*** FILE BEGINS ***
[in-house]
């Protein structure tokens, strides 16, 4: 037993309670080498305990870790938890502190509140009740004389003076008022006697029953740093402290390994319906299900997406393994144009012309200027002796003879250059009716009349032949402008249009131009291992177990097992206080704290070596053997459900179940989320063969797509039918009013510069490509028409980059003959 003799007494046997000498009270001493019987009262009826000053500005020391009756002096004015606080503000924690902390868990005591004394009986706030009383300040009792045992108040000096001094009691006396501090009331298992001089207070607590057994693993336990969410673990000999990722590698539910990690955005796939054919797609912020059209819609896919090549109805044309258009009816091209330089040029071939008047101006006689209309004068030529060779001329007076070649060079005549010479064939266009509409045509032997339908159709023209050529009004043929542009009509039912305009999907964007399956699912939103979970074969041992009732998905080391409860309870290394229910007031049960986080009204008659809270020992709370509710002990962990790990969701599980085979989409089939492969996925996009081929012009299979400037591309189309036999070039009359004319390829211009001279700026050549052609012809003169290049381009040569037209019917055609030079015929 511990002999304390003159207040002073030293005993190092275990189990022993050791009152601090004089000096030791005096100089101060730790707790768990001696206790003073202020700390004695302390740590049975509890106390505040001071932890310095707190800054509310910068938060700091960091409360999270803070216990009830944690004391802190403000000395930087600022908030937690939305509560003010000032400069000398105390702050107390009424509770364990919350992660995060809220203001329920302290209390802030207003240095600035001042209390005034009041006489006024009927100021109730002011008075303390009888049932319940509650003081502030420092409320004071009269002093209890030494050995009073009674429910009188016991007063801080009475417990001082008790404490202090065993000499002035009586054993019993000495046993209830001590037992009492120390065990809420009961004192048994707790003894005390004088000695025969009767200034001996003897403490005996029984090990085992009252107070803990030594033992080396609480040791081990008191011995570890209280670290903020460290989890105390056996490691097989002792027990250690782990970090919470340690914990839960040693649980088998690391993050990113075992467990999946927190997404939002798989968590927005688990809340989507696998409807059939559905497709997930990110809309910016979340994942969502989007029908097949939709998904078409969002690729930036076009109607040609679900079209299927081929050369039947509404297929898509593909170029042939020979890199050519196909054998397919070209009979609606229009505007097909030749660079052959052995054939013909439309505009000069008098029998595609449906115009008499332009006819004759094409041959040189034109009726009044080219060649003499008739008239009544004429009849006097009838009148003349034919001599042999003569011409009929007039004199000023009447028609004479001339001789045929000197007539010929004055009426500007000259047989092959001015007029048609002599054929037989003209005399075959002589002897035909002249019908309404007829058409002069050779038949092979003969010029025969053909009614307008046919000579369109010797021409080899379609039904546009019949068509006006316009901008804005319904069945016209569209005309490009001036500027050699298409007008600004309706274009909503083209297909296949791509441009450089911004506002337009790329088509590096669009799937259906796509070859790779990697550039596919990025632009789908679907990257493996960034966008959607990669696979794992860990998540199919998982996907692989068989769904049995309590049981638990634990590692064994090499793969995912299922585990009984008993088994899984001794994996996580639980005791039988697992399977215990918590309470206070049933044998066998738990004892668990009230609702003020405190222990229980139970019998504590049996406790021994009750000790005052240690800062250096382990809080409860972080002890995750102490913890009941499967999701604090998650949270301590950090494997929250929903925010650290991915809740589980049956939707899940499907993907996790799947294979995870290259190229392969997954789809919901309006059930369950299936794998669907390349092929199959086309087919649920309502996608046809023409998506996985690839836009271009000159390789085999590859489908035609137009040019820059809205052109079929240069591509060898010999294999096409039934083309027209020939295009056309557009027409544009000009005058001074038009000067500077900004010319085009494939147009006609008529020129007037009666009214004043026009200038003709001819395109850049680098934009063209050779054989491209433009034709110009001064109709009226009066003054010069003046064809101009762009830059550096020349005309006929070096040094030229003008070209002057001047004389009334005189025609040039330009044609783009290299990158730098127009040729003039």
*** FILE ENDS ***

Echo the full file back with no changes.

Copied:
[in-house]
């Protein structure tokens, strides 16, 4: 037993309670080498305990870790938890502190509140009740004389003076008022006697029953740093402290390994319906299900997406393994144009012309200027002796003879250059009716009349032949402008249009131009291992177990097992206080704290070596053997459900179940989320063969797509039918009013510069490509028409980059003959 003799007494046997000498009270001493019987009262009826000053500005020391009756002096004015606080503000924690902390868990005591004394009986706030009383300040009792045992108040000096001094009691006396501090009331298992001089207070607590057994693993336990969410673990000999990722590698539910990690955005796939054919797609912020059209819609896919090549109805044309258009009816091209330089040029071939008047101006006689209309004068030529060779001329007076070649060079005549010479064939266009509409045509032997339908159709023209050529009004043929542009009509039912305009999907964007399956699912939103979970074969041992009732998905080391409860309870290394229910007031049960986080009204008659809270020992709370509710002990962990790990969701599980085979989409089939492969996925996009081929012009299979400037591309189309036999070039009359004319390829211009001279700026050549052609012809003169290049381009040569037209019917055609030079015929 511990002999304390003159207040002073030293005993190092275990189990022993050791009152601090004089000096030791005096100089101060730790707790768990001696206790003073202020700390004695302390740590049975509890106390505040001071932890310095707190800054509310910068938060700091960091409360999270803070216990009830944690004391802190403000000395930087600022908030937690939305509560003010000032400069000398105390702050107390009424509770364990919350992660995060809220203001329920302290209390802030207003240095600035001042209390005034009041006489006024009927100021109730002011008075303390009888049932319940509650003081502030420092409320004071009269002093209890030494050995009073009674429910009188016991007063801080009475417990001082008790404490202090065993000499002035009586054993019993000495046993209830001590037992009492120390065990809420009961004192048994707790003894005390004088000695025969009767200034001996003897403490005996029984090990085992009252107070803990030594033992080396609480040791081990008191011995570890209280670290903020460290989890105390056996490691097989002792027990250690782990970090919470340690914990839960040693649980088998690391993050990113075992467990999946927190997404939002798989968590927005688990809340989507696998409807059939559905497709997930990110809309910016979340994942969502989007029908097949939709998904078409969002690729930036076009109607040609679900079209299927081929050369039947509404297929898509593909170029042939020979890199050519196909054998397919070209009979609606229009505007097909030749660079052959052995054939013909439309505009000069008098029998595609449906115009008499332009006819004759094409041959040189034109009726009044080219060649003499008739008239009544004429009849006097009838009148003349034919001599042999003569011409009929007039004199000023009447028609004479001339001789045929000197007539010929004055009426500007000259047989092959001015007029048609002599054929037989003209005399075959002589002897035909002249019908309404007829058409002069050779038949092979003969010029025969053909009614307008046919000579369109010797021409080899379609039904546009019949068509006006316009901008804005319904069945016209569209005309490009001036500027050699298409007008600004309706274009909503083209297909296949791509441009450089911004506002337009790329088509590096669009799937259906796509070859790779990697550039596919990025632009789908679907990257493996960034966008959607990669696979794992860990998540199919998982996907692989068989769904049995309590049981638990634990590692064994090499793969995912299922585990009984008993088994899984001794994996996580639980005791039988697992399977215990918590309470206070049933044998066998738990004892668990009230609702003020405190222990229980139970019998504590049996406790021994009750000790005052240690800062250096382990809080409860972080002890995750102490913890009941499967999701604090998650949270301590950090494997929250929903925010650290991915809740589980049956939707899940499907993907996790799947294979995870290259190229392969997954789809919901309006059930369950299936794998669907390349092929199959086309087919649920309502996608046809023409998506996985690839836009271009000159390789085999590859489908035609137009040019820059809205052109079929240069591509060898010999294999096409039934083309027209020939295009056309557009027409544009000009005058001074038009000067500077900004010319085009494939147009006609008529020129007037009666009214004043026009200038003709001819395109850049680098934009063209050779054989491209433009034709110009001064109709009226009066003054010069003046064809101009762009830059550096020349005309006929070096040094030229003008070209002057001047004389009334005189025609040039330009044609783009290299990158730098127009040729003039």